Negotiations between Nigeria, the United States of America and the Island of Jersey for the return of fresh $300m from former Head of State, late General Sani Abacha, has reached an advanced stage, Daily Trust heard yesterday.
The Special Assistant to the President on Justice Sector Reform and National Coordinator for Open Government Partnership, Mrs Juliet Ibekaku-Nwagwu, A presidential aide, also said the figures being reported [£210m – equivalent to $267m or N82bn) are wrong.
She said negotiations and litigation on money have been ongoing for over three years between the USA, Island of Jersey and Nigeria. The presidential aide refuted reports that the money will be divided between Nigeria, US and Jersey.
Mrs Juliet Ibekaku-Nwagwu said the decision of the court in Jersey is that the fund belongs to Nigeria, adding that the concluding part of the negotiation is to determine how it would be utilised.
“We have been in court over the fund; finally the court has agreed the money be refunded to Nigeria. The procedure requires that Nigeria, Jersey Island and USA should sign a memorandum of understanding (MoU) on how the funds should be managed,” she said.
“President Muhammadu Buhari has approved that the fund be used for infrastructure. So it would be designated Infrastructure Fund. And when it finally comes to Nigeria, we don’t know how long it would take on the ongoing MoU and asset sharing agreement. When that is finalised, then the Government of Nigeria would now inform Nigerians that the fund has come to Nigeria.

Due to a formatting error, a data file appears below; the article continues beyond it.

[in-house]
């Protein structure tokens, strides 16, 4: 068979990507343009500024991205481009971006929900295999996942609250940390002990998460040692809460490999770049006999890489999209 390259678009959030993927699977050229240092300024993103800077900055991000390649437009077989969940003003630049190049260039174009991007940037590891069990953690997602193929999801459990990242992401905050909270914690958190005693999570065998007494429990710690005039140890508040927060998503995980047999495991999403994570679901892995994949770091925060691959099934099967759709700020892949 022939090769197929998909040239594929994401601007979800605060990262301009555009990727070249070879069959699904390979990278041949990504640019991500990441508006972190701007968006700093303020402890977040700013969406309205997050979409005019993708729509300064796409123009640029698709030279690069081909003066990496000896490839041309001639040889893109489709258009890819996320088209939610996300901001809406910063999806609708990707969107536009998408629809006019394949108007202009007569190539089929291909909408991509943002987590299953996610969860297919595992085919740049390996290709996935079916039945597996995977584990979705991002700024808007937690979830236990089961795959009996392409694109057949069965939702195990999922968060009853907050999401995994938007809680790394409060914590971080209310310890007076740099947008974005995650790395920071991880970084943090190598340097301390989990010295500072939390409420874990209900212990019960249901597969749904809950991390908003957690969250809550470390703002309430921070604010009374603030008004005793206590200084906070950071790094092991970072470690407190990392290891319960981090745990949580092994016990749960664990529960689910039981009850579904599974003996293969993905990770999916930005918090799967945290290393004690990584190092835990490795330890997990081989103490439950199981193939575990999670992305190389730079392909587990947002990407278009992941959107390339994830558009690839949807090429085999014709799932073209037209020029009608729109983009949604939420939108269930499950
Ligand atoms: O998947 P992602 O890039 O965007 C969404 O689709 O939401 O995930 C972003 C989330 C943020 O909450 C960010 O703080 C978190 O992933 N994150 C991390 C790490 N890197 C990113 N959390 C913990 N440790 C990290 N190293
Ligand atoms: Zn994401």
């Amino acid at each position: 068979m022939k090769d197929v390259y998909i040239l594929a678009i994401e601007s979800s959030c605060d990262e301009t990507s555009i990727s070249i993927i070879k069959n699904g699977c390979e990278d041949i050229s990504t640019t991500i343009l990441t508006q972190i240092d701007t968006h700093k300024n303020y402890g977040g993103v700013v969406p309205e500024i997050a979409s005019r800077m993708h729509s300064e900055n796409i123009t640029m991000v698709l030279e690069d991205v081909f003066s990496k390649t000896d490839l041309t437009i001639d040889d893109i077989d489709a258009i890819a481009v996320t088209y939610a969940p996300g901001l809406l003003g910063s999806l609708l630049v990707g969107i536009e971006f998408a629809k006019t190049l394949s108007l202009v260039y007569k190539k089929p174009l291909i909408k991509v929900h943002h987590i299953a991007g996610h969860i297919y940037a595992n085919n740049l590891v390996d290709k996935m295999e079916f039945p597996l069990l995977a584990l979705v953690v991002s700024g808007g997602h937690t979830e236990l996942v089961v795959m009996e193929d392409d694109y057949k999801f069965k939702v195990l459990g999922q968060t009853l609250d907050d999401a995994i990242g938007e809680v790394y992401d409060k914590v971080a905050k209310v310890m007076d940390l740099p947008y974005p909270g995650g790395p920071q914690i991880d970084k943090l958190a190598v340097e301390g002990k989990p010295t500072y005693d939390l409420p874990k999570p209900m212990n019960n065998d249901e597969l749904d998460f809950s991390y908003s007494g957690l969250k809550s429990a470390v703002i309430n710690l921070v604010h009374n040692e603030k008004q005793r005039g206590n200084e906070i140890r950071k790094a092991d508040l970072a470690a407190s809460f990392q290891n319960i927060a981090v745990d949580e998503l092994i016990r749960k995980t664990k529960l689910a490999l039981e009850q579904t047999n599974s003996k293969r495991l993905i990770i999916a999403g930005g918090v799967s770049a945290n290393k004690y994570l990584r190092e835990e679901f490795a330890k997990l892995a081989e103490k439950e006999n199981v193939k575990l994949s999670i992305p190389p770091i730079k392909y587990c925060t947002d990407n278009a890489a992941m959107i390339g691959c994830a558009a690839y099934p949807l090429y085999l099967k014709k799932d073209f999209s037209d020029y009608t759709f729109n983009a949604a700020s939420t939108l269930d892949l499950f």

“But the fund is not going to come to Nigeria until all these procedures have been put in place,” she added.
The Solicitor General of the Federation and Permanent Secretary in the Ministry of Justice, who is currently supervising the ministry, did not respond to inquiries through his mobile phone line.
Reports claimed that the ‘fresh’ fund was put in accounts held in Jersey by Doraville Properties Corporation, a British Virgin Islands company on behalf of Abacha.
According to the reports also, the Royal Court froze the fund in 2014 and following series of litigation, the fund was on May 31 paid into Jersey’s Civil Asset Recovery Fund. Jersey’s attorney general, Robert McRae QC, said the seizure “demonstrated [Jersey’s] commitment to tackling international financial crime and money laundering”.
The late Abacha was in power from 1993 until his death in 1998.
It would be recalled that the Federal Government had received the sum of $752m Abacha loot from Switzerland in March, 2005, which was said to have gone into infrastructure.
Nigeria also received another $322.5m from Switzerland in December 2017, which is being used for cash transfers to the poor.
The repatriations followed court pronouncements and MoUs between Nigeria, World Bank and Switzerland with monitoring by the civil society on the utilisation.
One of the Swiss officials involved in the negotiations with Nigeria, Roberto Balzaretti, had told the BBC in 2017 that strict conditions were attached to the transfer of the money back to Nigeria and would be supervised by the World Bank, which will also conduct regular audits.
Mr Balzaretti added that if the money was not properly accounted for, subsequent payment would be halted to prevent the funds from being stolen again.